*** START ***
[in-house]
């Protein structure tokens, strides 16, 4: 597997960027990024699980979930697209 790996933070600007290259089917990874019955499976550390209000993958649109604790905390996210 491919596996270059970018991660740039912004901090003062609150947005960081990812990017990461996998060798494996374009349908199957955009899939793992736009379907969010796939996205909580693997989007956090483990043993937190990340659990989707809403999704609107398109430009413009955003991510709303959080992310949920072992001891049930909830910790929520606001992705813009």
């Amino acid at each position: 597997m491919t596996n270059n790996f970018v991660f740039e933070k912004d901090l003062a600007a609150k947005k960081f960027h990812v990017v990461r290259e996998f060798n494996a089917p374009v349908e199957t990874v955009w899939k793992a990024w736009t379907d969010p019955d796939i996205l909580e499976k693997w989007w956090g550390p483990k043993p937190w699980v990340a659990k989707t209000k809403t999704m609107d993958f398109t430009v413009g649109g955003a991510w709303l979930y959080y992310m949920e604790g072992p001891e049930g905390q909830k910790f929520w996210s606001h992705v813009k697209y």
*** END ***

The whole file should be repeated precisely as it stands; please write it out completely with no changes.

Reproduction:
[in-house]
């Protein structure tokens, strides 16, 4: 597997960027990024699980979930697209 790996933070600007290259089917990874019955499976550390209000993958649109604790905390996210 491919596996270059970018991660740039912004901090003062609150947005960081990812990017990461996998060798494996374009349908199957955009899939793992736009379907969010796939996205909580693997989007956090483990043993937190990340659990989707809403999704609107398109430009413009955003991510709303959080992310949920072992001891049930909830910790929520606001992705813009």
């Amino acid at each position: 597997m491919t596996n270059n790996f970018v991660f740039e933070k912004d901090l003062a600007a609150k947005k960081f960027h990812v990017v990461r290259e996998f060798n494996a089917p374009v349908e199957t990874v955009w899939k793992a990024w736009t379907d969010p019955d796939i996205l909580e499976k693997w989007w956090g550390p483990k043993p937190w699980v990340a659990k989707t209000k809403t999704m609107d993958f398109t430009v413009g649109g955003a991510w709303l979930y959080y992310m949920e604790g072992p001891e049930g905390q909830k910790f929520w996210s606001h992705v813009k697209y």